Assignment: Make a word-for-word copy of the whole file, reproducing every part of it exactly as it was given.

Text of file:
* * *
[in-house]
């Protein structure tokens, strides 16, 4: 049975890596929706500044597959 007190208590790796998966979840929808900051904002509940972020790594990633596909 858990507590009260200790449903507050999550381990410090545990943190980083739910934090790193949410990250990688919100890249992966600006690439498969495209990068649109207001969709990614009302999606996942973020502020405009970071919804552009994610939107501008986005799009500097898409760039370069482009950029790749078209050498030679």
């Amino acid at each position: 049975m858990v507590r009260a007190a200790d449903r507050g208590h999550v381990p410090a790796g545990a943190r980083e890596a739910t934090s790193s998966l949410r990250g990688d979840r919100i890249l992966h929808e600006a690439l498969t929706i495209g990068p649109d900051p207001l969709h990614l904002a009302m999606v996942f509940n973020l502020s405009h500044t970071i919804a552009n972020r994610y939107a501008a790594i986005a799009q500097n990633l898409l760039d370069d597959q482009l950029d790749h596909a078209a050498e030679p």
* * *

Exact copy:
[in-house]
């Protein structure tokens, strides 16, 4: 049975890596929706500044597959 007190208590790796998966979840929808900051904002509940972020790594990633596909 858990507590009260200790449903507050999550381990410090545990943190980083739910934090790193949410990250990688919100890249992966600006690439498969495209990068649109207001969709990614009302999606996942973020502020405009970071919804552009994610939107501008986005799009500097898409760039370069482009950029790749078209050498030679």
């Amino acid at each position: 049975m858990v507590r009260a007190a200790d449903r507050g208590h999550v381990p410090a790796g545990a943190r980083e890596a739910t934090s790193s998966l949410r990250g990688d979840r919100i890249l992966h929808e600006a690439l498969t929706i495209g990068p649109d900051p207001l969709h990614l904002a009302m999606v996942f509940n973020l502020s405009h500044t970071i919804a552009n972020r994610y939107a501008a790594i986005a799009q500097n990633l898409l760039d370069d597959q482009l950029d790749h596909a078209a050498e030679p």